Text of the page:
Steve Henrikson has served as curator of collections at the Alaska State Museum and adjunct instructor at the University of Alaska Southeast for more than a quarter century. In 1986, he came to Alaska as a seasonal curator at Sitka National Historical Park during a break from graduate studies at the University of Washington. Previously, he earned degrees in history and anthropology from Portland State University. Henrikson’s work and life keep him deeply engaged with Alaska art and artists, with history and history makers, and with cultures and their descendants. He preserves, researches, develops, and exhibits Alaska’s permanent collection—30,000 historical and cultural artifacts and artwork. Henrikson serves on the board of the Alaska Humaniteis Forum and as a Tlingit Clan Conference organizer. He works extensively with Native elders, artists and cultural experts, scholars, and the general public. He and his museum colleagues also consult with communities and museums statewide on museum construction and operations, including the community of Klukwan in the planning of its new cultural center. Henrikson is an adopted member of the Dakl’aweidí Clan (Killer Whale) clan of the Angoon Tlingit and participates in clan ceremonies. He was the 2016 winner of the Governor’s Award for Distinguished Service to the Humanities.
Delores Churchill is an eminent Haida weaver who is an expert in gathering and preparing materials for cedar bark, spruce root, and Chilkat weaving. She learned much of the art from her mother, Selina Peratrovich. As a teacher, Churchill has been instrumental in revitalizing the endangered ancient practice of spruce root weaving throughout the region. Churchill’s weavings are exhibited in museums throughout the world. She also works as a researcher and consultant. Her awards include a Rasmuson Foundation Distinguished Artist Award, a Governor’s Award for the Arts, an Alaska State Legislative Award, and a National Endowment for the Arts Creative Artist residency. The Walter Soboleff Building’s artist-in-residence space, located near the exhibits area, is named for Churchill, who serves on SHI’s Native Artist Committee, which guides the institute’s art programs.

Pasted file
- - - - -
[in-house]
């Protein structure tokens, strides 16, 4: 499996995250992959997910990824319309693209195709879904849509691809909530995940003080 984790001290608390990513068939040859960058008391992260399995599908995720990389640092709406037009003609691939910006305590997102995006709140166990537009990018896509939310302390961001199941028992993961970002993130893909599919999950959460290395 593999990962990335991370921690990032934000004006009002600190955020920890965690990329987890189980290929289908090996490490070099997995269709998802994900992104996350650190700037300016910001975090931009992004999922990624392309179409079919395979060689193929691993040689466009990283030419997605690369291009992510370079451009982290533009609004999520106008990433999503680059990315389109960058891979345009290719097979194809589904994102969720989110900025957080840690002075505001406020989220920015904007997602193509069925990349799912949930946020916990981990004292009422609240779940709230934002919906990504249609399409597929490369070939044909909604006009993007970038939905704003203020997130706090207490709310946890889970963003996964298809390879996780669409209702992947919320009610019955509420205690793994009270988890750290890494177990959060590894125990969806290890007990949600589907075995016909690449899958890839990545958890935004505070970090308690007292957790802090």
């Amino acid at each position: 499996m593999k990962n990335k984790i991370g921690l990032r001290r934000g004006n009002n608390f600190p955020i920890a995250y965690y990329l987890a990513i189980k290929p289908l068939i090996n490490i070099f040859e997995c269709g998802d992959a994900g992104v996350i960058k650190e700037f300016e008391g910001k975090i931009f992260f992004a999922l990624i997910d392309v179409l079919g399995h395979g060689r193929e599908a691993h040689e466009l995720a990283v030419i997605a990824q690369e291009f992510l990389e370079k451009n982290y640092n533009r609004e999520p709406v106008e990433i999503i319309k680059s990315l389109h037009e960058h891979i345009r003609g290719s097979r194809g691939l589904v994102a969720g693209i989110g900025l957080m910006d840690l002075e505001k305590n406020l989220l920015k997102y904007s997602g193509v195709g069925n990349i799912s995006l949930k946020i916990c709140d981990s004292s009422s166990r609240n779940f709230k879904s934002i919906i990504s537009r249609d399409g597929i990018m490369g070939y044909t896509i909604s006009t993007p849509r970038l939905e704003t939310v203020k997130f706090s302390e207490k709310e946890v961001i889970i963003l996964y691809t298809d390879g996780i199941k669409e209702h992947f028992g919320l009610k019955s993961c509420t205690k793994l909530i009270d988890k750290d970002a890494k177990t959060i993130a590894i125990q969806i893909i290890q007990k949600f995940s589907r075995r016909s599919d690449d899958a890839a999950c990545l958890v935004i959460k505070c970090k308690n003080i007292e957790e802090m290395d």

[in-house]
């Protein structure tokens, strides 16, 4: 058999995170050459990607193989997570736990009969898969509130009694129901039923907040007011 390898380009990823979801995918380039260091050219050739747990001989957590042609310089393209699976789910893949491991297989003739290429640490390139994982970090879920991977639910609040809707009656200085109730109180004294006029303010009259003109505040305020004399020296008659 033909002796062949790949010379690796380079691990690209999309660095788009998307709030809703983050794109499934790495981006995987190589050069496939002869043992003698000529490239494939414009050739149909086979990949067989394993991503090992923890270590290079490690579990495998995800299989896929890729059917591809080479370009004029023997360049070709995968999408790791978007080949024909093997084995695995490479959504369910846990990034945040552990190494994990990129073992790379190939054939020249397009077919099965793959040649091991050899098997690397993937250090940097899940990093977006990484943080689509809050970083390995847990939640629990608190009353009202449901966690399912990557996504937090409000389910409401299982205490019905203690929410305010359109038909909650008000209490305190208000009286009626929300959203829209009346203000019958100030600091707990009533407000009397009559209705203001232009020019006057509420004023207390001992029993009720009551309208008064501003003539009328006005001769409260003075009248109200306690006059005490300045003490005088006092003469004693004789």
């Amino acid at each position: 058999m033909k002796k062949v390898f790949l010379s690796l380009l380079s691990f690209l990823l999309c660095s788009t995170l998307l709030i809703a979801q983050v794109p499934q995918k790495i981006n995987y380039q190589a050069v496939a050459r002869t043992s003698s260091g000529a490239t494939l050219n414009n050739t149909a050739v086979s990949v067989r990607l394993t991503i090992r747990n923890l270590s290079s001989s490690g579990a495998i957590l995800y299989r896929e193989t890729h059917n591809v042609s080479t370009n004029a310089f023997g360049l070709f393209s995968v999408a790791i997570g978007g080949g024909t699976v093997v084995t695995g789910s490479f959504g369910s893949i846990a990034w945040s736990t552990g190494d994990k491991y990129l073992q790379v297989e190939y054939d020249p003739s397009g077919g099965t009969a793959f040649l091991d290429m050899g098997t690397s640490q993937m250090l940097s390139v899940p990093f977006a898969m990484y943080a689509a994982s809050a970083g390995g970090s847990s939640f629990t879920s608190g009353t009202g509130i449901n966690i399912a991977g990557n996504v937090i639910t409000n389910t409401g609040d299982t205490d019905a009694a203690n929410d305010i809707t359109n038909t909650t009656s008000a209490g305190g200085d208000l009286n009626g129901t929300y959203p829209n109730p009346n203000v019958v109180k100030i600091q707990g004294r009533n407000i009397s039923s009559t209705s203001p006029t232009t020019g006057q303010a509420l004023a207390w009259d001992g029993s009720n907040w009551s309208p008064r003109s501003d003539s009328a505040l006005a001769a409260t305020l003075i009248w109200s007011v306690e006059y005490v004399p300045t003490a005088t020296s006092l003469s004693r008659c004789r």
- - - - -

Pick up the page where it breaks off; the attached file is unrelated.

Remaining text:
Sealaska Heritage Institute is a private nonprofit founded in 1980 to promote cultural diversity and cross-cultural understanding through public services and events. SHI also conducts social scientific and public policy research and advocacy that promotes Alaska Native arts, cultures, history and education statewide. The institute is governed by a Board of Trustees and guided by a Council of Traditional Scholars, a Native Artist Committee and a Southeast Regional Language Committee. Its mission is to perpetuate and enhance Tlingit, Haida, and Tsimshian cultures of Southeast Alaska.
CONTACT: Amy Fletcher, SHI Media and Publications Director, 907.586.9116
Caption: 2016 Juried Art Show (Photo by Brian Wallace